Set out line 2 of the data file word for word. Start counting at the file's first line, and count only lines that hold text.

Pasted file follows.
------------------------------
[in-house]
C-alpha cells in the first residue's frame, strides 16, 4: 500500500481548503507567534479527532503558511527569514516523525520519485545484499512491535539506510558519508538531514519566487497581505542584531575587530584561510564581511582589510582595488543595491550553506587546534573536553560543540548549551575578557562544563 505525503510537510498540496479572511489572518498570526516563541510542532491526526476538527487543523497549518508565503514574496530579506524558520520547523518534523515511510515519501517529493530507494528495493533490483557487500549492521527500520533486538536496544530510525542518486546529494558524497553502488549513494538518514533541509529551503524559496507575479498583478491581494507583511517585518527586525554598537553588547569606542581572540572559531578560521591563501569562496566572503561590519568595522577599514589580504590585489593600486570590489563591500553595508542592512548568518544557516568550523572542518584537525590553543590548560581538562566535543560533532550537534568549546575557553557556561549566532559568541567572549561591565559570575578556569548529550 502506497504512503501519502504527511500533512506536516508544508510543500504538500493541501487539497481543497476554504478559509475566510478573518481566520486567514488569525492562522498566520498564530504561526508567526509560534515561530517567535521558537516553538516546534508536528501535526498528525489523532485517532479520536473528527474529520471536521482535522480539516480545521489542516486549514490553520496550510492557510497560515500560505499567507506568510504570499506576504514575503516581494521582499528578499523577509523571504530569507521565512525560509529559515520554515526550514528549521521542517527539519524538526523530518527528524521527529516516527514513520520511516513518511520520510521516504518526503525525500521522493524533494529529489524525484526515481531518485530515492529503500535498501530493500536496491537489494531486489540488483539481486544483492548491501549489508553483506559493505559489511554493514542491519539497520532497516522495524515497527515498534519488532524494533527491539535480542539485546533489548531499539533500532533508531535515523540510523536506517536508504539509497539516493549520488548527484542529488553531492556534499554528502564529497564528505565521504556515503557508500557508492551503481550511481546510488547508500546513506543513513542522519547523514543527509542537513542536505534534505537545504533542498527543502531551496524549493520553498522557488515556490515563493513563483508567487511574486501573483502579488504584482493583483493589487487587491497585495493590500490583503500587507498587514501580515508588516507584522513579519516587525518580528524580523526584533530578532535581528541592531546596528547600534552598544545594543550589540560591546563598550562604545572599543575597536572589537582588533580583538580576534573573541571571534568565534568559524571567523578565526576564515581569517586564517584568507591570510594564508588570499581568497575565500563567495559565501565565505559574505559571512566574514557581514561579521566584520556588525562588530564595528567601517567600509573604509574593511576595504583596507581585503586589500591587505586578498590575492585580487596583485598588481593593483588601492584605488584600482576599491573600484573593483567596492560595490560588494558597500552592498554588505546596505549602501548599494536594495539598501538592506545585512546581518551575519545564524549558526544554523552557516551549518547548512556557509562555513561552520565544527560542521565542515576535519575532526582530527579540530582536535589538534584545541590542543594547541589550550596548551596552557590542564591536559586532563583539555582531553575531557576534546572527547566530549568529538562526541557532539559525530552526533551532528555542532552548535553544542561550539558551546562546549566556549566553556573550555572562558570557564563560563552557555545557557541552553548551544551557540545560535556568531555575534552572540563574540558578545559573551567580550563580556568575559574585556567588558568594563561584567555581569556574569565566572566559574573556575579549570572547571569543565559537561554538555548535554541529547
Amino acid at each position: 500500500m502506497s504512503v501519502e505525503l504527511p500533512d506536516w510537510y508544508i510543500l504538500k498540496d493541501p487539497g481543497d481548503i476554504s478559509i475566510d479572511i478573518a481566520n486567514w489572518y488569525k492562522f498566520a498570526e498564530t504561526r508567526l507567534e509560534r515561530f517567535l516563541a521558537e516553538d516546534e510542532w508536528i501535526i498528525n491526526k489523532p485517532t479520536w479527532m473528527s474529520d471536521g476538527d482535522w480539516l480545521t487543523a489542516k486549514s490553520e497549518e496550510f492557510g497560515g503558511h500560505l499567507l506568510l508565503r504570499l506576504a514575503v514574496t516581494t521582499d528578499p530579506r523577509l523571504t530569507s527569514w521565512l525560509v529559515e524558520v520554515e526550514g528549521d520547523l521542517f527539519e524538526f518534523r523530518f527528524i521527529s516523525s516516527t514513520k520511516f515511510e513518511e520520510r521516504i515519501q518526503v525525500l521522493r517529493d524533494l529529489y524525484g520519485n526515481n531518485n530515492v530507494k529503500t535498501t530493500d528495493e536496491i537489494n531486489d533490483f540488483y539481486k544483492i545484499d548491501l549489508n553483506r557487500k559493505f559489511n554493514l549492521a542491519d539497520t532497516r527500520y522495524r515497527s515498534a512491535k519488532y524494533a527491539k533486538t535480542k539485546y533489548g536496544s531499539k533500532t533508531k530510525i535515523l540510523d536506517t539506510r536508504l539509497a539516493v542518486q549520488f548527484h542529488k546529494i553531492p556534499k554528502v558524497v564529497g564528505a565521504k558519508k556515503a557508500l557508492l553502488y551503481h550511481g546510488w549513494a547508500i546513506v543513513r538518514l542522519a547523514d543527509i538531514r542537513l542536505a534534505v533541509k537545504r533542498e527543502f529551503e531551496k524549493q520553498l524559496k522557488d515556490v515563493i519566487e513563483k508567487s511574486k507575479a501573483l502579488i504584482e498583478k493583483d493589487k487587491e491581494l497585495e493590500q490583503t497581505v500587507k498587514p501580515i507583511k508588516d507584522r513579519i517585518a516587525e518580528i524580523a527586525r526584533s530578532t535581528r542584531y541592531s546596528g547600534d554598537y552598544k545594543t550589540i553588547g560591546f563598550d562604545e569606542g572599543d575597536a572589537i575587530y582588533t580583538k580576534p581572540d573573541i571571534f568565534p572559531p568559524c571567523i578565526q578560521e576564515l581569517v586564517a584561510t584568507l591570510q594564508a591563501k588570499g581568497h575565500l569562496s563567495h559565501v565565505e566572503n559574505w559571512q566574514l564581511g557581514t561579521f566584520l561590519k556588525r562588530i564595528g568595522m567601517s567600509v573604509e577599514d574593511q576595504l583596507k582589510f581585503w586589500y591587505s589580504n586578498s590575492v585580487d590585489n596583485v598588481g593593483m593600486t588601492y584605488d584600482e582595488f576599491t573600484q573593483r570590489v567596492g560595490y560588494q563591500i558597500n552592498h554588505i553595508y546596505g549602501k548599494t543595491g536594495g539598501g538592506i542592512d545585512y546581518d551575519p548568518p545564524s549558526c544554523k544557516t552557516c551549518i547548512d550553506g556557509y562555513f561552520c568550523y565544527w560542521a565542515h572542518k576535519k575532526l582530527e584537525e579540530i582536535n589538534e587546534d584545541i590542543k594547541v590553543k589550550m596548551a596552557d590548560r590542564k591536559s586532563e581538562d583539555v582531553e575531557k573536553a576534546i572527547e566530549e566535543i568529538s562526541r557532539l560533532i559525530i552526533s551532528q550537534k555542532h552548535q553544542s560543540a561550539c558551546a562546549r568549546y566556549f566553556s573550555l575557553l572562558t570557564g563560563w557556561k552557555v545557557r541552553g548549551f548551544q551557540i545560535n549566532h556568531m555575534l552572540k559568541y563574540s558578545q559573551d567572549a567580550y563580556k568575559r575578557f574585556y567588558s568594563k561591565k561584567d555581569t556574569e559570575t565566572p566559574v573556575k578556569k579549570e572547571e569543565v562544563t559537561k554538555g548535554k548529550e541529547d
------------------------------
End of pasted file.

C-alpha cells in the first residue's frame, strides 16, 4: 500500500481548503507567534479527532503558511527569514516523525520519485545484499512491535539506510558519508538531514519566487497581505542584531575587530584561510564581511582589510582595488543595491550553506587546534573536553560543540548549551575578557562544563 505525503510537510498540496479572511489572518498570526516563541510542532491526526476538527487543523497549518508565503514574496530579506524558520520547523518534523515511510515519501517529493530507494528495493533490483557487500549492521527500520533486538536496544530510525542518486546529494558524497553502488549513494538518514533541509529551503524559496507575479498583478491581494507583511517585518527586525554598537553588547569606542581572540572559531578560521591563501569562496566572503561590519568595522577599514589580504590585489593600486570590489563591500553595508542592512548568518544557516568550523572542518584537525590553543590548560581538562566535543560533532550537534568549546575557553557556561549566532559568541567572549561591565559570575578556569548529550 502506497504512503501519502504527511500533512506536516508544508510543500504538500493541501487539497481543497476554504478559509475566510478573518481566520486567514488569525492562522498566520498564530504561526508567526509560534515561530517567535521558537516553538516546534508536528501535526498528525489523532485517532479520536473528527474529520471536521482535522480539516480545521489542516486549514490553520496550510492557510497560515500560505499567507506568510504570499506576504514575503516581494521582499528578499523577509523571504530569507521565512525560509529559515520554515526550514528549521521542517527539519524538526523530518527528524521527529516516527514513520520511516513518511520520510521516504518526503525525500521522493524533494529529489524525484526515481531518485530515492529503500535498501530493500536496491537489494531486489540488483539481486544483492548491501549489508553483506559493505559489511554493514542491519539497520532497516522495524515497527515498534519488532524494533527491539535480542539485546533489548531499539533500532533508531535515523540510523536506517536508504539509497539516493549520488548527484542529488553531492556534499554528502564529497564528505565521504556515503557508500557508492551503481550511481546510488547508500546513506543513513542522519547523514543527509542537513542536505534534505537545504533542498527543502531551496524549493520553498522557488515556490515563493513563483508567487511574486501573483502579488504584482493583483493589487487587491497585495493590500490583503500587507498587514501580515508588516507584522513579519516587525518580528524580523526584533530578532535581528541592531546596528547600534552598544545594543550589540560591546563598550562604545572599543575597536572589537582588533580583538580576534573573541571571534568565534568559524571567523578565526576564515581569517586564517584568507591570510594564508588570499581568497575565500563567495559565501565565505559574505559571512566574514557581514561579521566584520556588525562588530564595528567601517567600509573604509574593511576595504583596507581585503586589500591587505586578498590575492585580487596583485598588481593593483588601492584605488584600482576599491573600484573593483567596492560595490560588494558597500552592498554588505546596505549602501548599494536594495539598501538592506545585512546581518551575519545564524549558526544554523552557516551549518547548512556557509562555513561552520565544527560542521565542515576535519575532526582530527579540530582536535589538534584545541590542543594547541589550550596548551596552557590542564591536559586532563583539555582531553575531557576534546572527547566530549568529538562526541557532539559525530552526533551532528555542532552548535553544542561550539558551546562546549566556549566553556573550555572562558570557564563560563552557555545557557541552553548551544551557540545560535556568531555575534552572540563574540558578545559573551567580550563580556568575559574585556567588558568594563561584567555581569556574569565566572566559574573556575579549570572547571569543565559537561554538555548535554541529547